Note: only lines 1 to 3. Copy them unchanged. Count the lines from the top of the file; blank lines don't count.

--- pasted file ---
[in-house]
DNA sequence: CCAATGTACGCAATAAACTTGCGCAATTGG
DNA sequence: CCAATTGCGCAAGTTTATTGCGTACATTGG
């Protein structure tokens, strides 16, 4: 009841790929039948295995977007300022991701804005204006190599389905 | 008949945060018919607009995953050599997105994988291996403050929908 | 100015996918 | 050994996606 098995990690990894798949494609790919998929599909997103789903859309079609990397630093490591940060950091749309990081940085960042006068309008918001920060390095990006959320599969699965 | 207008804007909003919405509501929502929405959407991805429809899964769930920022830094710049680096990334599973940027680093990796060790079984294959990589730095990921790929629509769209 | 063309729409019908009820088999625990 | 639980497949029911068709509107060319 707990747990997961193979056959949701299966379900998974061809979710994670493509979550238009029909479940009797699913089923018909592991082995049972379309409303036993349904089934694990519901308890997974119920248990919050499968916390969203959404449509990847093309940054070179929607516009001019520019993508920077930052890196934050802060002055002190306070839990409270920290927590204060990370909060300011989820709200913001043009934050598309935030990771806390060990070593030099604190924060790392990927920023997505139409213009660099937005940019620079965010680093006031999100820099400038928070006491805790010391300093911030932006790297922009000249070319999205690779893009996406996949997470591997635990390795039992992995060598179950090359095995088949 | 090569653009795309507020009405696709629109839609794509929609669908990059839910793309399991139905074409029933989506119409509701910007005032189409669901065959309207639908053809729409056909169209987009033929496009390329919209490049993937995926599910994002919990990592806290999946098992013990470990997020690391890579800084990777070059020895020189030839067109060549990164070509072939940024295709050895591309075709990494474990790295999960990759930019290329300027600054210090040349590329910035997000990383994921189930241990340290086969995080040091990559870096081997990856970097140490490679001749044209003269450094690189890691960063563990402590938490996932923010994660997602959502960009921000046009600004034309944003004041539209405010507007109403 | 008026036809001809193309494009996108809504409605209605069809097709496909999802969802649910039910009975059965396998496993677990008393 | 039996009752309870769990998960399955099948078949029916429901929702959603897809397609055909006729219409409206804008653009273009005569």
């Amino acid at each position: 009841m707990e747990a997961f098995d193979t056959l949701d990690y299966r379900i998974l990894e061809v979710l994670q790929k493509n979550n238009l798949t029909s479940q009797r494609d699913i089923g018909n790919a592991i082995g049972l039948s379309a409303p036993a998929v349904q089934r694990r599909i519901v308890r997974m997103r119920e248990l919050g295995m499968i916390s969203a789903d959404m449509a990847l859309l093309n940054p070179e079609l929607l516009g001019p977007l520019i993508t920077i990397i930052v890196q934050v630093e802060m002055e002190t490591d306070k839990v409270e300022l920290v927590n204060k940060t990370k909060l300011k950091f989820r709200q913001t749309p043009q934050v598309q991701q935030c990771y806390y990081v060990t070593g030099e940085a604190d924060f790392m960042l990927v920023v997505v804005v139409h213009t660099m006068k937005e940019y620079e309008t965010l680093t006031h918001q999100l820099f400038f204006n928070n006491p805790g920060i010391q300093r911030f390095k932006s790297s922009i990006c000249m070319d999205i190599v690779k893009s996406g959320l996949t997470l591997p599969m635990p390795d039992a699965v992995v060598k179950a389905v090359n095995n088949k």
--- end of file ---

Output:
[in-house]
DNA sequence: CCAATGTACGCAATAAACTTGCGCAATTGG
DNA sequence: CCAATTGCGCAAGTTTATTGCGTACATTGG